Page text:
This moment of slapstick put down’s be the sages is brought together by something they can all agree on; namely, that Abehsera is a schlemiel:

“We all agree,” says the first, “that he is an empty-headed fool.”

But Abehsera is not alone; it seems his generation gives birth to schlemiels. This is what one of the sages says:

“But consider the generation in which he lives…and read what it says here.”  He thrusts a thick volume across the table and quotes: “In a place where there are no men, strive to be a man.” 

This prompts the question that is of great concern to schlemiel theory: must the schlemiel stop being a man-child and become a man?  Is that the issue?  Will Abehsera’s singing of this song redeem him from being a schlemiel?  Or is it the case that the song itself is a comic one and leaves the schlemiel a schlemiel.  Is the schlemiel, in other words, the “Possible Man” that Abehsera mentions in the title?  Or will he always be a possible, half man, at least, until the Messiah arrives?

Following this reflection, we witness Abehsera trying to rally himself up to sing this song.  The effect is, in many ways, quite comical.  Yet, at the same time, it puts forth a spirit of revolt which is, to be sure, Abehsera’s response to the sages’ put-downs.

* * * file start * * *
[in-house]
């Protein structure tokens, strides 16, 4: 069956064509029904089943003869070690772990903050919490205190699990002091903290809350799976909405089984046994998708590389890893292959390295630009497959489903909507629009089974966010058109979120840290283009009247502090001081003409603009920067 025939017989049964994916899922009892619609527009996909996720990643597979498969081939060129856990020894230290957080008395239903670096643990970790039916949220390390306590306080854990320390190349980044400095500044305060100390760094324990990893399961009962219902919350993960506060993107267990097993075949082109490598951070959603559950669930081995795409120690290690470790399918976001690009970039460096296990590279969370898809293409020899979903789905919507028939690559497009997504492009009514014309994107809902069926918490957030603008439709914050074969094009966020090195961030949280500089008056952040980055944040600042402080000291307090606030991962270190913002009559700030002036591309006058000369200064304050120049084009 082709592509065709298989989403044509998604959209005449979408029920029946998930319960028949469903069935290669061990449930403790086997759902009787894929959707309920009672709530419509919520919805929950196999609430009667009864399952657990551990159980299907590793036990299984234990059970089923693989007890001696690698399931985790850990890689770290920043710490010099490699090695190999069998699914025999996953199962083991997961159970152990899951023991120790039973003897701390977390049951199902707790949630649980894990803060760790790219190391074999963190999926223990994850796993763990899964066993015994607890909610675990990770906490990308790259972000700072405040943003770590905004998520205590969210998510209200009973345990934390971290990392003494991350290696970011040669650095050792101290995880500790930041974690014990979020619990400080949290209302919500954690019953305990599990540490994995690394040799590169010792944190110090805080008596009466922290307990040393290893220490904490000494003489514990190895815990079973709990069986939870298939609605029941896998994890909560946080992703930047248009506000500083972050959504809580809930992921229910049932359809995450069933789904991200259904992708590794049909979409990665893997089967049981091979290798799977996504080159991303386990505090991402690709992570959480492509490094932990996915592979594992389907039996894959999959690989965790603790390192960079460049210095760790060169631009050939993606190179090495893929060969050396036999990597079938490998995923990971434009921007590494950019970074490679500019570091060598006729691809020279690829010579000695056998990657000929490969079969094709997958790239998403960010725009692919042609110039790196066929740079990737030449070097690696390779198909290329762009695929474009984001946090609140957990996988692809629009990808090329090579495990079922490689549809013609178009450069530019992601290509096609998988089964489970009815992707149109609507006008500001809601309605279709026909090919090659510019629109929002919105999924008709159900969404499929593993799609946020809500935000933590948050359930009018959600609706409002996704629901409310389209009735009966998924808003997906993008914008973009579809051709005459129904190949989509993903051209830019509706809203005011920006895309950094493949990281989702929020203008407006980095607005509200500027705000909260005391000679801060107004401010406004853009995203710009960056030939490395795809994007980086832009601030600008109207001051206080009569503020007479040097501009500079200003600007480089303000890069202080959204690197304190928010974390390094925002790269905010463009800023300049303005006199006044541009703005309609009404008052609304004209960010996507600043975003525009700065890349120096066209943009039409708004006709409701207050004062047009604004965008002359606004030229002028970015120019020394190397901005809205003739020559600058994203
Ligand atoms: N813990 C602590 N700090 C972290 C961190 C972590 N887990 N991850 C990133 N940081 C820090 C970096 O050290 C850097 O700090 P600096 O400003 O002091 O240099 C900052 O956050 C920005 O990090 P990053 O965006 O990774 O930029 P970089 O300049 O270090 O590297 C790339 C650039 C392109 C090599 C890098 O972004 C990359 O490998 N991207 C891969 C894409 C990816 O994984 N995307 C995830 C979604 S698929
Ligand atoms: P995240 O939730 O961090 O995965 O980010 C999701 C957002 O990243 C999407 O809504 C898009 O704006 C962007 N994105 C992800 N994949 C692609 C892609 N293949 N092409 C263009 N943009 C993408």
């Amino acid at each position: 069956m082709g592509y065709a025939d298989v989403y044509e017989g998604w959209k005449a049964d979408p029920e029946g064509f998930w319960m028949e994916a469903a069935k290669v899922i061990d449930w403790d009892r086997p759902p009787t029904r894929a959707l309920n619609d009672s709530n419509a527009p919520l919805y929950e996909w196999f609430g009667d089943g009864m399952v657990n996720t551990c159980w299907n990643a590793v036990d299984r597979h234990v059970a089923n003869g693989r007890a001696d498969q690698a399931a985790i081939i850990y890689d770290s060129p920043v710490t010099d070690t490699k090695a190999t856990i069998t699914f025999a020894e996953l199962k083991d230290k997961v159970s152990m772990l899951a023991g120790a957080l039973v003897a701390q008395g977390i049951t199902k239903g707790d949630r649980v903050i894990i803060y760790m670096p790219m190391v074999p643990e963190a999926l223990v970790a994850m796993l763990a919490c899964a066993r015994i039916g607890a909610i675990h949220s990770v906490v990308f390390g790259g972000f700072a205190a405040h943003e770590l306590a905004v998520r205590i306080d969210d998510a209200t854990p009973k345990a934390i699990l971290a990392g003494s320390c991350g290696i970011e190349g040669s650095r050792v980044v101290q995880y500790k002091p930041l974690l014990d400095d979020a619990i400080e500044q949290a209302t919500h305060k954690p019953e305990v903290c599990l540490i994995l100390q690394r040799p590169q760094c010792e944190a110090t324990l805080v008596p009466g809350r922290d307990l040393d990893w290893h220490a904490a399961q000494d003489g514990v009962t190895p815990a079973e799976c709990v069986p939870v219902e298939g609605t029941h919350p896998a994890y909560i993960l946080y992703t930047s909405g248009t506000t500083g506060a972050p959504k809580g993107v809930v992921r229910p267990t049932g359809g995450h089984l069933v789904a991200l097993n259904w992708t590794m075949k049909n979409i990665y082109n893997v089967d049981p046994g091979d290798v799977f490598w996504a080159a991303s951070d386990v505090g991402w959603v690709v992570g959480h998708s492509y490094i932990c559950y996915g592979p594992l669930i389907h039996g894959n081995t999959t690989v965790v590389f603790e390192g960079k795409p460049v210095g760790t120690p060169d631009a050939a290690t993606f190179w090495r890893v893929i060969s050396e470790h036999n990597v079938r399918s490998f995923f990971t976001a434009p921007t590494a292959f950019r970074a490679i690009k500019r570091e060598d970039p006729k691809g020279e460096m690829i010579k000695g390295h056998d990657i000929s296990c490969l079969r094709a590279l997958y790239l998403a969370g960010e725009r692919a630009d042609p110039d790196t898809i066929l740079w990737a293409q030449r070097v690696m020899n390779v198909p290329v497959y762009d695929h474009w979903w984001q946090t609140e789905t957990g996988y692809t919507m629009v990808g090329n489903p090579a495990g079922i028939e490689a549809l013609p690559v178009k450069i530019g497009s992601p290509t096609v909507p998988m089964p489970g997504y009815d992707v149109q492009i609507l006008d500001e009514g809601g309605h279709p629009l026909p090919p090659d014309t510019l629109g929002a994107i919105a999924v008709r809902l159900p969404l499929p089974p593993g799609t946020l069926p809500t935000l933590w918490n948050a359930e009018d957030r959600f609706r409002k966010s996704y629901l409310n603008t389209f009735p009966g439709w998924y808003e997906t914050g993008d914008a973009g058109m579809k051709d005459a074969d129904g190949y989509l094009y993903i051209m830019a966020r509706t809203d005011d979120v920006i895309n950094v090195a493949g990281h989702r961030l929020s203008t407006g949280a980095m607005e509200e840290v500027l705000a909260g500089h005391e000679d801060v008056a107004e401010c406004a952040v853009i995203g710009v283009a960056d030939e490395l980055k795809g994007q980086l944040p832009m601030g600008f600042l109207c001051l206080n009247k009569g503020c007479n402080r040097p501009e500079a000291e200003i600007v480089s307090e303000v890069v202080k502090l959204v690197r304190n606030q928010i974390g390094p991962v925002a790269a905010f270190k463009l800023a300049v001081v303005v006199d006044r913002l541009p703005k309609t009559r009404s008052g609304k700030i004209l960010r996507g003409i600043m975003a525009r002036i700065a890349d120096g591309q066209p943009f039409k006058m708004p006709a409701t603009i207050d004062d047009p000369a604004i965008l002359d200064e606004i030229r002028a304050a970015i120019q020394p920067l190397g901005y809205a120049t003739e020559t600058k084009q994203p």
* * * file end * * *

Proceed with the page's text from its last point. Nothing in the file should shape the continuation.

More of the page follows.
I had no choice but to go ahead with my original intent to speak with a spirit of revolt in my heart.  I figured that at that stage, my immaturity would prove more productive..

He must act, even if his actions appear crude.  He, in effect, is the barking dog the sages were talking about; but he transforms the barking dog into something redemptive.  It foreshadows a key, transformative, moment in the parable (which I will discuss in the next entries).

At the end of this moment of inspiration and revolt, he turns to the metaphor of dance and claims that his writing is with his feet and not his hands:

For a melancholy bystander (namely himself, as writer), I write page after page of holy texts with my feet, not stopping until the blood reds my cheeks.  He takes a liking to my dance, and asks for more than I can afford to give.

But something happens, the “melancholy bystander” takes charge of his dance:

Now I am his puppet. He maneuvers me like a bouncing ball.  I am about to collapse from exhaustion, yet here I am building up speed, trapped by own will to please. (109)

But something has happened.  It appears as if this melancholy bystander has become a fool of sorts and he loses himself in the dance:

He comes near me, clapping hands and jerking to the beat of my unconventional interpretation of scriptural verse.  His lack of rhythm throws me so off balance that I have to constantly change my pace to cover for his awkwardness.  A sudden surge of joy brims over his pathetic countenance, revealing a hint of dementia.  I grasp his hands, and together we compose holy patterns that swallow his affliction, until he begins to look like himself again.